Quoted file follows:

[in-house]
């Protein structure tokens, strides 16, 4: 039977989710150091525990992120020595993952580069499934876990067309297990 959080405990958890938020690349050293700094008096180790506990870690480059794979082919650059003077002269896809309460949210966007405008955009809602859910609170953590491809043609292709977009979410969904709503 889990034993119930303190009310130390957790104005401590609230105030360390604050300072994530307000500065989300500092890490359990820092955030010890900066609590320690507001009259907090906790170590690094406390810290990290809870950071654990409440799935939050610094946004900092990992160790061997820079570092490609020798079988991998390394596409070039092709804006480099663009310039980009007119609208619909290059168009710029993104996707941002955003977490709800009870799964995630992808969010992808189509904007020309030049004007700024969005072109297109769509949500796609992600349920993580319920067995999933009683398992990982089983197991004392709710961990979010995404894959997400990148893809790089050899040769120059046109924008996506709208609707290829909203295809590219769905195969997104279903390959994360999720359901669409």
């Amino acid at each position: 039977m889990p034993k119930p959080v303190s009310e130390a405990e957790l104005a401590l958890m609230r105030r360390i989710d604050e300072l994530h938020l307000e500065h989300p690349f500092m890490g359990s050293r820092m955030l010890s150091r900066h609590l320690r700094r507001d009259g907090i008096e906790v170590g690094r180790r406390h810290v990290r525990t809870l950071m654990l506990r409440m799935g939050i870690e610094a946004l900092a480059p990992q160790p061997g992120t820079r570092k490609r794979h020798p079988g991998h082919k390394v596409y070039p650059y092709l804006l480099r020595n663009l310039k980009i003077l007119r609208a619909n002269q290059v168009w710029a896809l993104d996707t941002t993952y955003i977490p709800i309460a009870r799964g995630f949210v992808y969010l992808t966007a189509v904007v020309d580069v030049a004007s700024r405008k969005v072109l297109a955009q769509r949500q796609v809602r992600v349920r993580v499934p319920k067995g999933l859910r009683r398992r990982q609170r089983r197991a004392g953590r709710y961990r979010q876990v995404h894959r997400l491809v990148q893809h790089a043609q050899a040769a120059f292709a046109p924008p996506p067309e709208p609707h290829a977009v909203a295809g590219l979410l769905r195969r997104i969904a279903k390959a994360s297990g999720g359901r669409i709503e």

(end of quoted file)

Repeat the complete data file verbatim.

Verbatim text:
[in-house]
């Protein structure tokens, strides 16, 4: 039977989710150091525990992120020595993952580069499934876990067309297990 959080405990958890938020690349050293700094008096180790506990870690480059794979082919650059003077002269896809309460949210966007405008955009809602859910609170953590491809043609292709977009979410969904709503 889990034993119930303190009310130390957790104005401590609230105030360390604050300072994530307000500065989300500092890490359990820092955030010890900066609590320690507001009259907090906790170590690094406390810290990290809870950071654990409440799935939050610094946004900092990992160790061997820079570092490609020798079988991998390394596409070039092709804006480099663009310039980009007119609208619909290059168009710029993104996707941002955003977490709800009870799964995630992808969010992808189509904007020309030049004007700024969005072109297109769509949500796609992600349920993580319920067995999933009683398992990982089983197991004392709710961990979010995404894959997400990148893809790089050899040769120059046109924008996506709208609707290829909203295809590219769905195969997104279903390959994360999720359901669409």
């Amino acid at each position: 039977m889990p034993k119930p959080v303190s009310e130390a405990e957790l104005a401590l958890m609230r105030r360390i989710d604050e300072l994530h938020l307000e500065h989300p690349f500092m890490g359990s050293r820092m955030l010890s150091r900066h609590l320690r700094r507001d009259g907090i008096e906790v170590g690094r180790r406390h810290v990290r525990t809870l950071m654990l506990r409440m799935g939050i870690e610094a946004l900092a480059p990992q160790p061997g992120t820079r570092k490609r794979h020798p079988g991998h082919k390394v596409y070039p650059y092709l804006l480099r020595n663009l310039k980009i003077l007119r609208a619909n002269q290059v168009w710029a896809l993104d996707t941002t993952y955003i977490p709800i309460a009870r799964g995630f949210v992808y969010l992808t966007a189509v904007v020309d580069v030049a004007s700024r405008k969005v072109l297109a955009q769509r949500q796609v809602r992600v349920r993580v499934p319920k067995g999933l859910r009683r398992r990982q609170r089983r197991a004392g953590r709710y961990r979010q876990v995404h894959r997400l491809v990148q893809h790089a043609q050899a040769a120059f292709a046109p924008p996506p067309e709208p609707h290829a977009v909203a295809g590219l979410l769905r195969r997104i969904a279903k390959a994360s297990g999720g359901r669409i709503e």